“Breasts and Eggs” Grapples with the Weird Mess of Women’s Bodies

Mieko Kawakami makes her English-language debut with a novel about fertility, femininity, and the curse of embodiment

One whole and one broken egg
Photo by Rachel Pasch
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Though you’ve probably only learned Mieko Kawakami’s name recently, with the release of Breasts and Eggs from renowned indie press Europa Editions, she’s been a well-known figure in the Japanese literary world for several years. Haruki Murakami called her his favorite young novelist, and the novella that became Breasts and Eggs was the winner of the prestigious Akutagawa prize. The novel is Kawakami’s first translated into English, as well as the first of a three-book deal with Europa. In Japan, she’s also a pop singer and popular blogger. In fact, the book began as a series of blog posts years ago.

Breasts and Eggs is presented in two sections. The shorter, novella-length section of the book centers around Natsuko and her sister, Makiko, as well as Makiko’s daughter Midoriko. Makiko and her daughter are visiting Natsuko from the more rural Osaka, and Makiko has come into the city to explore her options for breast implants. Though she works as a waitress and is a single mother, she’s set on breast implants as both a physical and mental manifestation of a femininity she can’t grasp. Natsuko doesn’t necessarily approve of her sister’s desire, but she also doesn’t interfere. Over the course of a few days, the personalities of the three women clash with their desires for their bodies and their minds, creating a simmering atmosphere of resentment and ambition.

The second, much lengthier section finds Natsuko ten years later, with a well-regarded novel, and confronting her own relationship with intimacy, sexuality, and fertility. This part of the novel is more experimental, and heavier on moral arguments. As Natsuko explores her desire for a child, and her options for having one considering that she’s repulsed by sexual contact, she gets involved with a community of people who were born from sperm donors. All the while, she questions whether she actually wants the child she is considering, and what it means to want a child in the first place. 

Kawakami was attempting an ambitious project with this novel: to question the role and function of the female body and how it is interpreted in society, through the lens of one woman with an unconventional path. We spoke via email about the role of the literary industry in the novel and the complex arguments the characters undertake with regard to fertility.

Translated by Hitomi Yoshio 


Rebecca Schuh: I loved how specifically Mieko charted the trajectory of Natsu’s writing career. What made you interested in showing the ins and outs of the literary industry to a broader audience?

Mieko Kawakami: It wasn’t my intention to write a kind of tell-all story about the literary industry, but when I set out to write seriously about the life of the protagonist Natsuko and the problems she faced in her life, it became essential to write about aspects of her writing career. The novel is about people who are drawn to things that are not of their own choosing—the urge for artistic creativity, sexual identity, the body—so perhaps that’s why, in that sense too, it became such a symbolic scene.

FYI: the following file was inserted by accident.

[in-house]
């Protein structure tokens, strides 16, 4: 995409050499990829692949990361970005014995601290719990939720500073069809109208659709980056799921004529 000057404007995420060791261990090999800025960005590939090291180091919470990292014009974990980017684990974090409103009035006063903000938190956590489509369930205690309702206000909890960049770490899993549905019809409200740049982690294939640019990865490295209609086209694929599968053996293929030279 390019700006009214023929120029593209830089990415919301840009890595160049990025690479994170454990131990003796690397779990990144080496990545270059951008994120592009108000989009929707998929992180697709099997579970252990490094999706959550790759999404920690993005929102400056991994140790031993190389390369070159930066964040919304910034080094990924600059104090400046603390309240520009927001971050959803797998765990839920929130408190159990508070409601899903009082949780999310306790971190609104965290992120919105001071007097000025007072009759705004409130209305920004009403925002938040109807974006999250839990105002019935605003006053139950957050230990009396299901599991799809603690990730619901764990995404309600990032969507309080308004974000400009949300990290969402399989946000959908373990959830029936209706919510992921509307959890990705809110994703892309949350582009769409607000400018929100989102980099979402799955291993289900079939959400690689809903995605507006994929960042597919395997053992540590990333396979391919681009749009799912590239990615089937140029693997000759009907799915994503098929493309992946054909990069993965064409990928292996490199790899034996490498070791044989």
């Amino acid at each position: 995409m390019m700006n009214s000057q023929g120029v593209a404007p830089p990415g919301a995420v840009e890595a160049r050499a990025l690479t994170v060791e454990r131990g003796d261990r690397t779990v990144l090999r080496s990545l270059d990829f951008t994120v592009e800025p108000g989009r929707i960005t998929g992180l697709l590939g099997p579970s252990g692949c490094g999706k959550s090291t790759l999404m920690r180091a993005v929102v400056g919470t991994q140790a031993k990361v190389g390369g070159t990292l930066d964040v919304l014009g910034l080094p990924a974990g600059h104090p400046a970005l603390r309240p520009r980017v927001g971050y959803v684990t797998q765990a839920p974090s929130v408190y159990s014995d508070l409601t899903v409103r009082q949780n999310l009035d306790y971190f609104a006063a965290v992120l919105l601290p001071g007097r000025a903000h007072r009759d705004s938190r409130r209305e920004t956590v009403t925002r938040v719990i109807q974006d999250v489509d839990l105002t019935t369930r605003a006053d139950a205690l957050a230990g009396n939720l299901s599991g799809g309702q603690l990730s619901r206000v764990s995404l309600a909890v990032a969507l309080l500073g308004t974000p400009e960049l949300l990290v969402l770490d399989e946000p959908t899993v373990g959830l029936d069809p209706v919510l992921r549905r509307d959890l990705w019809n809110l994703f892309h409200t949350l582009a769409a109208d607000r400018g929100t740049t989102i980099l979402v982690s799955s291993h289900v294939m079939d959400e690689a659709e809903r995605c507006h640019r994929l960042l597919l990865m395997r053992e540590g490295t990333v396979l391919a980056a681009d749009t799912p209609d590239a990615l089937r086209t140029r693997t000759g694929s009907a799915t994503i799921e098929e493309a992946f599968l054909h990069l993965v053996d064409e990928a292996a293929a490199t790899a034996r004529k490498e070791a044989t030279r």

RS: What inspired you to write about this triangle of  struggles, with  breast augmentation and fertility and sex?

The body is something that cannot be separated from the self, and at the same time, it is the closest other.

MK: I wanted to write responsibly about the cycle of how we are born, how we live and die, through the lens of one woman’s life. What happens to the body, and all the other aspects, during our lifetime? Breasts and eggs, as the title implies, are organs that are symbolic but also realities of women in terms of gender and sex. The body is something that cannot be separated from the self, and at the same time, it is the closest other. For me, writing relentlessly about the body—which is the ultimate personal experience—from all angles, is connected to writing and observing society and the distant unknown.

I had no intention of portraying what is generally perceived as the conflicts of a thirty-something woman. As women, we are often measured and defined by our gender and social roles such as motherhood, wifehood, and certain occupations and positions, existing merely as numbers in various statistics and data in society. But in reality, each one of us is an irreplaceable individual. There are parts of us that cannot be labeled, feelings that cannot be explained, and memories and circumstances that cannot be shared. This is called individuality, but these things can also be labeled as “abnormal” just because it is out of line with the norm. Heterosexuality, marriage, motherhood, a stable life… if you are not following this linear track, then you have no right to become a parent. In this sense, Natsuko Natsume does not meet the social conditions for encountering her own child. But she thinks, and she acts. Without borrowing the framework of a fable or science fiction, I wanted to write a story about one woman’s survival—a woman with no social status or power—within the same world order that the reader inhabits.